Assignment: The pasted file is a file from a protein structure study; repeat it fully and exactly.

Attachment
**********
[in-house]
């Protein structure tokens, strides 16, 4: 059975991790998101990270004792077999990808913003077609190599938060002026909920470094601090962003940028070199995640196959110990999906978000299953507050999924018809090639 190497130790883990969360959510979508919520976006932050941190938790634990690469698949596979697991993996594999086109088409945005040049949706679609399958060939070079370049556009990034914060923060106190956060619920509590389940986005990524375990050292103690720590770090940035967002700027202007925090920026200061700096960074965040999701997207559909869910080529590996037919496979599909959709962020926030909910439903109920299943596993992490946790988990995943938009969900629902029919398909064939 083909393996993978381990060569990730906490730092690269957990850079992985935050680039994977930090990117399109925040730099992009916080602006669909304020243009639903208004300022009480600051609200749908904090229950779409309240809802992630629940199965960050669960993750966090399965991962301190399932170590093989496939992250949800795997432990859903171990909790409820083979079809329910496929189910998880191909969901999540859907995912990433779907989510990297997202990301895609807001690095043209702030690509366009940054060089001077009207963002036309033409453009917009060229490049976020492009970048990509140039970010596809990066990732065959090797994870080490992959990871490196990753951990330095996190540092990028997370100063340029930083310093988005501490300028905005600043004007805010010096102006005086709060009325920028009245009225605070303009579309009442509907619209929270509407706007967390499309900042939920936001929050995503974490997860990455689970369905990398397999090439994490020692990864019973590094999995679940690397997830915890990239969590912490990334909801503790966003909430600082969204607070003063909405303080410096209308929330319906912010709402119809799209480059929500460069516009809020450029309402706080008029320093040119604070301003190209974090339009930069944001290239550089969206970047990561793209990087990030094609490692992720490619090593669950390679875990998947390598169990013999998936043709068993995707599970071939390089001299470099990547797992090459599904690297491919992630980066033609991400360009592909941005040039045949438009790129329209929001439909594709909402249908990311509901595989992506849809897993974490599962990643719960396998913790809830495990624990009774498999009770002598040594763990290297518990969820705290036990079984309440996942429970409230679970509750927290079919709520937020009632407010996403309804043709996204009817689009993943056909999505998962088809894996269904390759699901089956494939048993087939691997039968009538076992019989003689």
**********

[in-house]
């Protein structure tokens, strides 16, 4: 059975991790998101990270004792077999990808913003077609190599938060002026909920470094601090962003940028070199995640196959110990999906978000299953507050999924018809090639 190497130790883990969360959510979508919520976006932050941190938790634990690469698949596979697991993996594999086109088409945005040049949706679609399958060939070079370049556009990034914060923060106190956060619920509590389940986005990524375990050292103690720590770090940035967002700027202007925090920026200061700096960074965040999701997207559909869910080529590996037919496979599909959709962020926030909910439903109920299943596993992490946790988990995943938009969900629902029919398909064939 083909393996993978381990060569990730906490730092690269957990850079992985935050680039994977930090990117399109925040730099992009916080602006669909304020243009639903208004300022009480600051609200749908904090229950779409309240809802992630629940199965960050669960993750966090399965991962301190399932170590093989496939992250949800795997432990859903171990909790409820083979079809329910496929189910998880191909969901999540859907995912990433779907989510990297997202990301895609807001690095043209702030690509366009940054060089001077009207963002036309033409453009917009060229490049976020492009970048990509140039970010596809990066990732065959090797994870080490992959990871490196990753951990330095996190540092990028997370100063340029930083310093988005501490300028905005600043004007805010010096102006005086709060009325920028009245009225605070303009579309009442509907619209929270509407706007967390499309900042939920936001929050995503974490997860990455689970369905990398397999090439994490020692990864019973590094999995679940690397997830915890990239969590912490990334909801503790966003909430600082969204607070003063909405303080410096209308929330319906912010709402119809799209480059929500460069516009809020450029309402706080008029320093040119604070301003190209974090339009930069944001290239550089969206970047990561793209990087990030094609490692992720490619090593669950390679875990998947390598169990013999998936043709068993995707599970071939390089001299470099990547797992090459599904690297491919992630980066033609991400360009592909941005040039045949438009790129329209929001439909594709909402249908990311509901595989992506849809897993974490599962990643719960396998913790809830495990624990009774498999009770002598040594763990290297518990969820705290036990079984309440996942429970409230679970509750927290079919709520937020009632407010996403309804043709996204009817689009993943056909999505998962088809894996269904390759699901089956494939048993087939691997039968009538076992019989003689």